Stop Stress for Good: Exercise to Fight Stress
Rewire Your Brain
Part of the long-term relief is due to the unique way exercise helps build up a resistance to stress. "Through regular cardio, you actually change your brain, so it takes more and more stress to trigger the fight-or-flight response," says John Ratey, MD, an associate clinical professor of psychiatry at Harvard Medical School and author of Spark: The Revolutionary New Science of Exercise and the Brain.
It works like this: Cardiovascular activity helps the heart pump more blood to the brain. More blood means more oxygen; more oxygen leads to better-nourished brain cells. Recently scientists discovered that a vigorous workout causes brain cells to become more active and boosts the production of a protein called brain-derived neurotrophic factor (BDNF). "I call it Miracle-Gro for the brain," Dr. Ratey says. The protein's role, among other things, is to fortify brain cells to prevent them from breaking down when exposed to stress.
As we age, brain cells die off. Scientists used to think that the loss was permanent, that the brain couldn't make new cells to replace the dead ones. But a recent study from Denmark showed that exercise led to an increase in BDNF production.
With higher BDNF levels, we can preserve the brain cells we have and help make new ones."These new neurons will stick around for years," Dr. Ratey says. The catch? "If your body is sedentary, they shrink again. To maintain the effects, you have to keep working out." Of all types of activity, cardio workouts appear to give the biggest boost to BDNF production, according to recent studies. Other research shows that yoga and even strength training can be beneficial in producing chemicals that protect your brain from stress.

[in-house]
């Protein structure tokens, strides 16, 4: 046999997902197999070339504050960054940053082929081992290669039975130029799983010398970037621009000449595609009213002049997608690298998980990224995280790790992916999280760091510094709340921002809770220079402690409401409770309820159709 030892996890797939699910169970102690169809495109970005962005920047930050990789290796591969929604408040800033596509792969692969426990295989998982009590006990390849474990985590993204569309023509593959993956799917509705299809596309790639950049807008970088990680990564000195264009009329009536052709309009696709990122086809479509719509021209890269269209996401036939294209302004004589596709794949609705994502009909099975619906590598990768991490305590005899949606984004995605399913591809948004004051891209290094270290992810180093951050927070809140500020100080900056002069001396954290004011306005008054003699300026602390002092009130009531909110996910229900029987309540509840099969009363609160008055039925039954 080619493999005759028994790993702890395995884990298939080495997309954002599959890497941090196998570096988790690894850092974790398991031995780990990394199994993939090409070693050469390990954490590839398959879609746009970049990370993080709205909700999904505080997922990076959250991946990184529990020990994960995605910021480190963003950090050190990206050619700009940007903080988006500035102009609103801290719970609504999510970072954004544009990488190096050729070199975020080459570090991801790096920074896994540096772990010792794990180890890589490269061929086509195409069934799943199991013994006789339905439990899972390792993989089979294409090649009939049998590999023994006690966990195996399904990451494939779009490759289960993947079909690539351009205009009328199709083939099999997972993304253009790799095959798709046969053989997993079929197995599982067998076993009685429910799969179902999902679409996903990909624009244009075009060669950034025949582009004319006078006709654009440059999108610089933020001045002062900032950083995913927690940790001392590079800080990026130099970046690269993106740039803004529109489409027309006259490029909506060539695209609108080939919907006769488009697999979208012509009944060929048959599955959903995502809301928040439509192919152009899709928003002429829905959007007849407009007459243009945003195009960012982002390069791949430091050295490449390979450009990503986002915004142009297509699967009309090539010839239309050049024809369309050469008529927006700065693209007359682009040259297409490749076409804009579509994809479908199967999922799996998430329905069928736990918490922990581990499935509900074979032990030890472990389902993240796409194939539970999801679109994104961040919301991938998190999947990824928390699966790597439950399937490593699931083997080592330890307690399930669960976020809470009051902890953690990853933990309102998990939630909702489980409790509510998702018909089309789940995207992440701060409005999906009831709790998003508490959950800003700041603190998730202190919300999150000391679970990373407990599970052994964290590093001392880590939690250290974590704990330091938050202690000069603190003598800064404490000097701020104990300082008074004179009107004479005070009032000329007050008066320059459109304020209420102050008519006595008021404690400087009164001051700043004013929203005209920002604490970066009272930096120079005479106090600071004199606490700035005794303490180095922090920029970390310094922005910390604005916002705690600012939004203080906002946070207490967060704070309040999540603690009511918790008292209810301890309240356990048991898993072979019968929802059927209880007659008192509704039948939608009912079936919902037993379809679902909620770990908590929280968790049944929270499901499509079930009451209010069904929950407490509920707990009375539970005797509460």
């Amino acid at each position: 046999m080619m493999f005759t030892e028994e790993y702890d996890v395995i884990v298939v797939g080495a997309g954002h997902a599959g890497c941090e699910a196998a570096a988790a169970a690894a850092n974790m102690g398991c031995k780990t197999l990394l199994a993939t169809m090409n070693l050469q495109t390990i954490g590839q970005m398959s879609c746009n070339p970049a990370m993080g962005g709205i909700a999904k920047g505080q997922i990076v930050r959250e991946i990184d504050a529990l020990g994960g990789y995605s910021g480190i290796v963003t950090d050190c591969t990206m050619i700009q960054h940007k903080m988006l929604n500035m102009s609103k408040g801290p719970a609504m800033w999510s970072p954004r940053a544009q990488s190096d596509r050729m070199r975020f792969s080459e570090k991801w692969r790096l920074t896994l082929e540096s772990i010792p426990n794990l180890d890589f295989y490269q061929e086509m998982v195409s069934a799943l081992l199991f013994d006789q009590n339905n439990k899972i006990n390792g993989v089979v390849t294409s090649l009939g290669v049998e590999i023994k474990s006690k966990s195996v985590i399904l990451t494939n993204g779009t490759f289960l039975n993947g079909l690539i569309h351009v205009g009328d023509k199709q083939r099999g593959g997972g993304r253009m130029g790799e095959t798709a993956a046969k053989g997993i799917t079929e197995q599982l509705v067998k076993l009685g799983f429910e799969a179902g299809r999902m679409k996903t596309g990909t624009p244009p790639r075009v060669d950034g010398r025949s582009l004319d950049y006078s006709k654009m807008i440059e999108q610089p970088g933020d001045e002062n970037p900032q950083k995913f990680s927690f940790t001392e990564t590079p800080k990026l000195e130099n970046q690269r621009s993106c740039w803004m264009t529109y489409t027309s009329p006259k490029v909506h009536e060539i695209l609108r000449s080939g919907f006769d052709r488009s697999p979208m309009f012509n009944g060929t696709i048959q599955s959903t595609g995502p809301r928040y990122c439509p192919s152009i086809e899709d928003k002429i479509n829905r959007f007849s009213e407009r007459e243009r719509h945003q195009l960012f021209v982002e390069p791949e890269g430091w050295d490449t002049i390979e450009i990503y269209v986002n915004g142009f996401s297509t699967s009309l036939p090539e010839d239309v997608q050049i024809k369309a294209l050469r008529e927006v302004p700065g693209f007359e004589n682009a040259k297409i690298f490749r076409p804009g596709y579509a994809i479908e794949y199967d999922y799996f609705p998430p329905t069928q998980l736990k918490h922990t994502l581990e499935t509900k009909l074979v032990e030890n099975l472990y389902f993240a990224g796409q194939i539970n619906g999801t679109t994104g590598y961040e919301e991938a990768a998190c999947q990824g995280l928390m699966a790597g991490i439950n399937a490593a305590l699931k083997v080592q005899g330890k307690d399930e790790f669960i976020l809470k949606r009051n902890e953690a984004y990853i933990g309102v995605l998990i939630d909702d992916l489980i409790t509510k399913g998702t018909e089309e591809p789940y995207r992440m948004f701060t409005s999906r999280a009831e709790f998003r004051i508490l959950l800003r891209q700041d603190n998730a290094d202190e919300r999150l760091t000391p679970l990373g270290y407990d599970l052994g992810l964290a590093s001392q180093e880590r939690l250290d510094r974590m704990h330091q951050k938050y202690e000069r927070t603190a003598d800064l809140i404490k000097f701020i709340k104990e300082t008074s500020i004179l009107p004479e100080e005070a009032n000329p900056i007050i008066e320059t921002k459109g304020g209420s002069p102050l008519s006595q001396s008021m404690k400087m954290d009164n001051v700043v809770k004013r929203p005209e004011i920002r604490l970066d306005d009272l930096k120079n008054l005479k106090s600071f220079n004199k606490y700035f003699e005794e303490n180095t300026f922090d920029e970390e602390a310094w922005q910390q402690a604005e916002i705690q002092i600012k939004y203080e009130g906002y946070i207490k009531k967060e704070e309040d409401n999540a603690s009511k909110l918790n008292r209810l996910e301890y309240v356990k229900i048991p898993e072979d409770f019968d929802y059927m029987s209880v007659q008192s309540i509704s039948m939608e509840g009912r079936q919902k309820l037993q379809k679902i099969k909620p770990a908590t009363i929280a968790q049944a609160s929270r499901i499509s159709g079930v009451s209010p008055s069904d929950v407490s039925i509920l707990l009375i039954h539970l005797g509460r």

"Exercise helps produce resilience, not because it eliminates the stress response, which would be bad because you want your body to recognize and respond to dangerous situations, but because it acts as a buffer to it," the University of Colorado's Fleshner says. "Say your boss asks, 'Why haven't you met your deadline?' If you've been exercising regularly, you're less likely to respond with a full-blown physiological stress response -- elevated heart rate, high blood pressure -- as would someone who is sedentary." If you do get anxious, Fleshner says, your body's reaction is less exaggerated and the effects don't linger long enough to harm your health.
Perhaps the biggest perk for those who stick with a fitness program is that consistency is rewarded. In Fleshner's study, animals who were put on a regular exercise program for six weeks all showed a drop in anxiety levels because of changes in the stress response, including changes in the serotonin system. She believes the results would be similar for people. "More than anything, what we've realized is that the biochemical changes that occur to make us resilient to stress are cumulative," she says. "The more consistent you are with your workouts, the more you are rewarded with stress-fighting power." And that's reason enough to start lacing up now.
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